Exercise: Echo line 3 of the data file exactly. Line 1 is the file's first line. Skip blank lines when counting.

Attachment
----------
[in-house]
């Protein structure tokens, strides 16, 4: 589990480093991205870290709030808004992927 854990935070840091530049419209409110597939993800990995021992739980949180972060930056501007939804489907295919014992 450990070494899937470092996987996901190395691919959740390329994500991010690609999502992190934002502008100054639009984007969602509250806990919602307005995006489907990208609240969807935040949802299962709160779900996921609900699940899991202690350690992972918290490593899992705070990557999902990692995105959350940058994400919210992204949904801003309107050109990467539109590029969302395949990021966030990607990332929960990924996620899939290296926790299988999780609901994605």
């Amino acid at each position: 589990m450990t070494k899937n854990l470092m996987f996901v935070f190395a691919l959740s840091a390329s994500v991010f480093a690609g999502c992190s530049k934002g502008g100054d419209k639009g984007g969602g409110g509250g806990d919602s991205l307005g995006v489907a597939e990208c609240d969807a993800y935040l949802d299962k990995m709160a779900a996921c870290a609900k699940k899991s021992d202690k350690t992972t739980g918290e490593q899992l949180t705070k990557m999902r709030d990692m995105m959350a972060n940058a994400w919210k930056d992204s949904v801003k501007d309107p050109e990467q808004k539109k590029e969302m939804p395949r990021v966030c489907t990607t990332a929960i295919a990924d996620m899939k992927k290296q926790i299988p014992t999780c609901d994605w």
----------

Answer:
């Amino acid at each position: 589990m450990t070494k899937n854990l470092m996987f996901v935070f190395a691919l959740s840091a390329s994500v991010f480093a690609g999502c992190s530049k934002g502008g100054d419209k639009g984007g969602g409110g509250g806990d919602s991205l307005g995006v489907a597939e990208c609240d969807a993800y935040l949802d299962k990995m709160a779900a996921c870290a609900k699940k899991s021992d202690k350690t992972t739980g918290e490593q899992l949180t705070k990557m999902r709030d990692m995105m959350a972060n940058a994400w919210k930056d992204s949904v801003k501007d309107p050109e990467q808004k539109k590029e969302m939804p395949r990021v966030c489907t990607t990332a929960i295919a990924d996620m899939k992927k290296q926790i299988p014992t999780c609901d994605w």